Thursday, June 11, 2009
Lost and Found Department
"If a man owns a hundred sheep, and one of them wanders away, will he not leave the 99 on the hills and go to look for the one that wandered off?" -- Matthew 18:12
Look at this picture of this sheep. You've got to love a cartoon sheep picture. Have you ever noticed that in your mind, when you think of a sheep, he's just standing there? He's never running or playing or up to much. If you're counting them to try to go to sleep, they might be jumping. But who counts sheep anymore? We've accepted that they just sort of stand around, growing wool. I imagine they're too hot to do much.
Bible people loved the sheep metaphor. Bible people were big sheep people. Huge sheep people. It was a comparison easy to grasp, back in the Biblical day.
I'm told that sometimes it’s easy in the Christian marathon for the sheep to fall into too much of a routine. In the monotony of life -- getting ready for work, for school, going to the grocery story, washing dishes, getting haircuts, growing wool -- zeal for sharing the Gospel or even living it can erode. Then you're taking a few days or weeks or even years “off.”
If that’s your experience, take it from a new guy on the block. Try remembering where you were when He found you.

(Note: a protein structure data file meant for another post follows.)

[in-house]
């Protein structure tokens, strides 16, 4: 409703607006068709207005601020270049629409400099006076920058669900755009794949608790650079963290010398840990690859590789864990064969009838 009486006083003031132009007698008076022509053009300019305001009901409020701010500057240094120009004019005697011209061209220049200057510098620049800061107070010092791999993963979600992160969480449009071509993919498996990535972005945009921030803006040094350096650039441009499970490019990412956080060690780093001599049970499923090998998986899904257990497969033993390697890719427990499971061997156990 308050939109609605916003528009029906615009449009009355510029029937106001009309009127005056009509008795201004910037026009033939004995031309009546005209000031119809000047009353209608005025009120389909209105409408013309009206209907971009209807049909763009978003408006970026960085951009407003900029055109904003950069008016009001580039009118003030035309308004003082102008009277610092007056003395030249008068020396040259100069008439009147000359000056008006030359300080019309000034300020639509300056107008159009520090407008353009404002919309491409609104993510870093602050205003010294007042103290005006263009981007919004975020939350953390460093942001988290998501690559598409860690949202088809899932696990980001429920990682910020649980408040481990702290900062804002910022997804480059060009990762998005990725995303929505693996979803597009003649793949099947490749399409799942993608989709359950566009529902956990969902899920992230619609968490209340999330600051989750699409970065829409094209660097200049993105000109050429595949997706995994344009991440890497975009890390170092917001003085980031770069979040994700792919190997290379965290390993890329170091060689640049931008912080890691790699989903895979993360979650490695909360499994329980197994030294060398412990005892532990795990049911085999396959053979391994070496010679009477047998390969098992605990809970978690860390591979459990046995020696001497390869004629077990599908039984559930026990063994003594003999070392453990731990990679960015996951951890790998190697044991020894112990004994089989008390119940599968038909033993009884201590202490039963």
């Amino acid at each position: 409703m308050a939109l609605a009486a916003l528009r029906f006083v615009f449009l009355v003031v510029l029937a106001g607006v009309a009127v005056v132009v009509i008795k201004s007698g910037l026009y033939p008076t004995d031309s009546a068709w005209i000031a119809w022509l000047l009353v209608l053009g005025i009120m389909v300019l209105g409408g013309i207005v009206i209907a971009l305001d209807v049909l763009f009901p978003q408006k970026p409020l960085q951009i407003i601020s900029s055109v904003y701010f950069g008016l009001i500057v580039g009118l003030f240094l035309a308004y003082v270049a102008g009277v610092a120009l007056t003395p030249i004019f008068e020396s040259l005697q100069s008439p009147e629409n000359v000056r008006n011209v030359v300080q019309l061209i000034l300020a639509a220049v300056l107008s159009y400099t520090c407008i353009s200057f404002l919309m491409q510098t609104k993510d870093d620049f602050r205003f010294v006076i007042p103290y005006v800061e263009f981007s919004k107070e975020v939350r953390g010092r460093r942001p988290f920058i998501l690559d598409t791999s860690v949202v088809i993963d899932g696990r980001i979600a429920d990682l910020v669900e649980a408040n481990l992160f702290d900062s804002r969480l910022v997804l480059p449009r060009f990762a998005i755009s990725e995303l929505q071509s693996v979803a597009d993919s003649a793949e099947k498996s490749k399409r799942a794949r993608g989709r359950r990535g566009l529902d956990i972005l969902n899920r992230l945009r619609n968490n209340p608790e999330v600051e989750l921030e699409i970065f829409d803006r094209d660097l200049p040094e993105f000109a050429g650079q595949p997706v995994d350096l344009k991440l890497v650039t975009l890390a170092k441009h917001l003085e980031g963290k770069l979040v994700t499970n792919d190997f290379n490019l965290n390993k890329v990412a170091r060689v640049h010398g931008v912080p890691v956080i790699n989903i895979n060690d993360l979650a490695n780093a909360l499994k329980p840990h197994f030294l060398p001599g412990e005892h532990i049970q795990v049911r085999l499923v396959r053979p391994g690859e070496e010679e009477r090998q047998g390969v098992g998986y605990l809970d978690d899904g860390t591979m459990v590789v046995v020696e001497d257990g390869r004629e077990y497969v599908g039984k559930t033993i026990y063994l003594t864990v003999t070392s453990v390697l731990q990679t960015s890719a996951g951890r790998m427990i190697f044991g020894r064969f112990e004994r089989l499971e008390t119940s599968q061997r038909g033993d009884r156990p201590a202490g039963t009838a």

Might not have been overly dramatic. Maybe the good shepherd found you when you were dog-paddling, looking for direction and dry land. Maybe your scars were minimal, your trip to the fold a short one.
But maybe the shepherd had to walk a long way, search a lot harder. I know people who turned to find Christ in a hotel room, on their hands and knees, scraping up with their palm the last of the cocaine they'd spilled on the cold bathroom floor.
I know people who were found when leaving divorce court. When leaving a job they thought they'd always have -- until they got fired or laid off.
I know people who were found after draining a vodka bottle. Crying over a mound of bad choices. Taking a left on Dead End after driving themselves -- and everyone around them -- crazy.
You wouldn't know it by knowing them today, but back when they were found, they were so lost that only the one true shepherd could have possibly carried them home.
So where were you when he found you? Tough day, I know. Bittersweet. The beginning of the climb. I remember coming home that night, after shaking hands with people who said they'd be praying for me, after hugs and tears and testimonies of hope. I remember walking in the door alone and saying, "Ok God. What now?"
And things started to get interesting.
Even though there was a mess of a life to clean up, at least it was the end of being lost. He didn’t find us to lose us. We know that.
So if you're going too fast or feel your walk is going too slow -- if you've forgotten daily to really pray and to really read the Word and to spend time in community with believers, with some other sheep, talking about the shepherd -- get back over there close. Close to the guy who found you. Get back over there with the fold.
I remember where He found me; I just don’t know where He’s taking me. I don’t even know where I am much of the time.
But I know where He is.